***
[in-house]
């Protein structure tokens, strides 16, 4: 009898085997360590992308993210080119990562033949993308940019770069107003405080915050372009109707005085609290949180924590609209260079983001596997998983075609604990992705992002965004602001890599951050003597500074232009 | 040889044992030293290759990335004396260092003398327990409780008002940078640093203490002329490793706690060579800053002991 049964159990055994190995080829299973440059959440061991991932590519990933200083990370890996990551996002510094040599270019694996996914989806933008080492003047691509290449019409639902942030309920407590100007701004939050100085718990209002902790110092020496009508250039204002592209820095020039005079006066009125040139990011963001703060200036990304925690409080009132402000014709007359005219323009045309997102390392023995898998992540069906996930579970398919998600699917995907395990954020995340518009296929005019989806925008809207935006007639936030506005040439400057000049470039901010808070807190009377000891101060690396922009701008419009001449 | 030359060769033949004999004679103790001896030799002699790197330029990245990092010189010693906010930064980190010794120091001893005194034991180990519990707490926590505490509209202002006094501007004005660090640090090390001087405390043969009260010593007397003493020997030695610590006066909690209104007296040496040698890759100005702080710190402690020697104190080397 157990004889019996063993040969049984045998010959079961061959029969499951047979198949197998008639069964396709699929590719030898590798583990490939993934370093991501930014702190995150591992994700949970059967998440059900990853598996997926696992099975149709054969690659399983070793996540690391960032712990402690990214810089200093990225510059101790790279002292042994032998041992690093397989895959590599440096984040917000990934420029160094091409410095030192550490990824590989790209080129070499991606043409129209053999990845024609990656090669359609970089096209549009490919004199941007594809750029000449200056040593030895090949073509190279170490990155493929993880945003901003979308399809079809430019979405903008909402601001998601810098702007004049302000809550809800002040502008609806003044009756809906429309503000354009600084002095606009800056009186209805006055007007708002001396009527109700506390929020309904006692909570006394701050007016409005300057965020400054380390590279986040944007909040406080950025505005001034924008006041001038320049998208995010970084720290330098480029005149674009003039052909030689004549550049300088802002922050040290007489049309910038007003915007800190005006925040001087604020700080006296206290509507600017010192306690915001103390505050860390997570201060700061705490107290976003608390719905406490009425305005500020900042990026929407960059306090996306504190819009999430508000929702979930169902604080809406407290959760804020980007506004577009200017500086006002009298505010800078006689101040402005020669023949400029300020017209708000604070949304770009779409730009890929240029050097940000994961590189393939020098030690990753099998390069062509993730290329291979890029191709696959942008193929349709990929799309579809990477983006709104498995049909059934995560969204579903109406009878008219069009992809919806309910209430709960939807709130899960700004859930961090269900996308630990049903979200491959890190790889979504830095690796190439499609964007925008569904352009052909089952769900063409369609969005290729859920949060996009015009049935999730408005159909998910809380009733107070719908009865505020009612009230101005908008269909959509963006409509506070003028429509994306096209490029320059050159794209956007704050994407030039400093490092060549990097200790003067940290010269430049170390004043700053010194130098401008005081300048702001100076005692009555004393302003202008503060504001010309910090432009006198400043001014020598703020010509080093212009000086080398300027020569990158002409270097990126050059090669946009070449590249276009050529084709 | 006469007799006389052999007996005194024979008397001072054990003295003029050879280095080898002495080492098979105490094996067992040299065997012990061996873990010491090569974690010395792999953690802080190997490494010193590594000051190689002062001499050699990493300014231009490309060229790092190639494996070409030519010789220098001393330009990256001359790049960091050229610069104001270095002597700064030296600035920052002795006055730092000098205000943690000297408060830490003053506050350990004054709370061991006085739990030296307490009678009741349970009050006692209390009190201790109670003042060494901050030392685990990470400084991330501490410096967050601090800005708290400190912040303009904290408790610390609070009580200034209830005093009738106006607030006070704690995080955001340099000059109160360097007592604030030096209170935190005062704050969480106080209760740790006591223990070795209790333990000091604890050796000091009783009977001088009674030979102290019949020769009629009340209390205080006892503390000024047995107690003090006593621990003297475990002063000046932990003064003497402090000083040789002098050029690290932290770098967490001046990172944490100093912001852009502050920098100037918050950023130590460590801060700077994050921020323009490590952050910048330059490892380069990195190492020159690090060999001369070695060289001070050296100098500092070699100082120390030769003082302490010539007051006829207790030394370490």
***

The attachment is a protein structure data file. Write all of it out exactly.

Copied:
[in-house]
């Protein structure tokens, strides 16, 4: 009898085997360590992308993210080119990562033949993308940019770069107003405080915050372009109707005085609290949180924590609209260079983001596997998983075609604990992705992002965004602001890599951050003597500074232009 | 040889044992030293290759990335004396260092003398327990409780008002940078640093203490002329490793706690060579800053002991 049964159990055994190995080829299973440059959440061991991932590519990933200083990370890996990551996002510094040599270019694996996914989806933008080492003047691509290449019409639902942030309920407590100007701004939050100085718990209002902790110092020496009508250039204002592209820095020039005079006066009125040139990011963001703060200036990304925690409080009132402000014709007359005219323009045309997102390392023995898998992540069906996930579970398919998600699917995907395990954020995340518009296929005019989806925008809207935006007639936030506005040439400057000049470039901010808070807190009377000891101060690396922009701008419009001449 | 030359060769033949004999004679103790001896030799002699790197330029990245990092010189010693906010930064980190010794120091001893005194034991180990519990707490926590505490509209202002006094501007004005660090640090090390001087405390043969009260010593007397003493020997030695610590006066909690209104007296040496040698890759100005702080710190402690020697104190080397 157990004889019996063993040969049984045998010959079961061959029969499951047979198949197998008639069964396709699929590719030898590798583990490939993934370093991501930014702190995150591992994700949970059967998440059900990853598996997926696992099975149709054969690659399983070793996540690391960032712990402690990214810089200093990225510059101790790279002292042994032998041992690093397989895959590599440096984040917000990934420029160094091409410095030192550490990824590989790209080129070499991606043409129209053999990845024609990656090669359609970089096209549009490919004199941007594809750029000449200056040593030895090949073509190279170490990155493929993880945003901003979308399809079809430019979405903008909402601001998601810098702007004049302000809550809800002040502008609806003044009756809906429309503000354009600084002095606009800056009186209805006055007007708002001396009527109700506390929020309904006692909570006394701050007016409005300057965020400054380390590279986040944007909040406080950025505005001034924008006041001038320049998208995010970084720290330098480029005149674009003039052909030689004549550049300088802002922050040290007489049309910038007003915007800190005006925040001087604020700080006296206290509507600017010192306690915001103390505050860390997570201060700061705490107290976003608390719905406490009425305005500020900042990026929407960059306090996306504190819009999430508000929702979930169902604080809406407290959760804020980007506004577009200017500086006002009298505010800078006689101040402005020669023949400029300020017209708000604070949304770009779409730009890929240029050097940000994961590189393939020098030690990753099998390069062509993730290329291979890029191709696959942008193929349709990929799309579809990477983006709104498995049909059934995560969204579903109406009878008219069009992809919806309910209430709960939807709130899960700004859930961090269900996308630990049903979200491959890190790889979504830095690796190439499609964007925008569904352009052909089952769900063409369609969005290729859920949060996009015009049935999730408005159909998910809380009733107070719908009865505020009612009230101005908008269909959509963006409509506070003028429509994306096209490029320059050159794209956007704050994407030039400093490092060549990097200790003067940290010269430049170390004043700053010194130098401008005081300048702001100076005692009555004393302003202008503060504001010309910090432009006198400043001014020598703020010509080093212009000086080398300027020569990158002409270097990126050059090669946009070449590249276009050529084709 | 006469007799006389052999007996005194024979008397001072054990003295003029050879280095080898002495080492098979105490094996067992040299065997012990061996873990010491090569974690010395792999953690802080190997490494010193590594000051190689002062001499050699990493300014231009490309060229790092190639494996070409030519010789220098001393330009990256001359790049960091050229610069104001270095002597700064030296600035920052002795006055730092000098205000943690000297408060830490003053506050350990004054709370061991006085739990030296307490009678009741349970009050006692209390009190201790109670003042060494901050030392685990990470400084991330501490410096967050601090800005708290400190912040303009904290408790610390609070009580200034209830005093009738106006607030006070704690995080955001340099000059109160360097007592604030030096209170935190005062704050969480106080209760740790006591223990070795209790333990000091604890050796000091009783009977001088009674030979102290019949020769009629009340209390205080006892503390000024047995107690003090006593621990003297475990002063000046932990003064003497402090000083040789002098050029690290932290770098967490001046990172944490100093912001852009502050920098100037918050950023130590460590801060700077994050921020323009490590952050910048330059490892380069990195190492020159690090060999001369070695060289001070050296100098500092070699100082120390030769003082302490010539007051006829207790030394370490």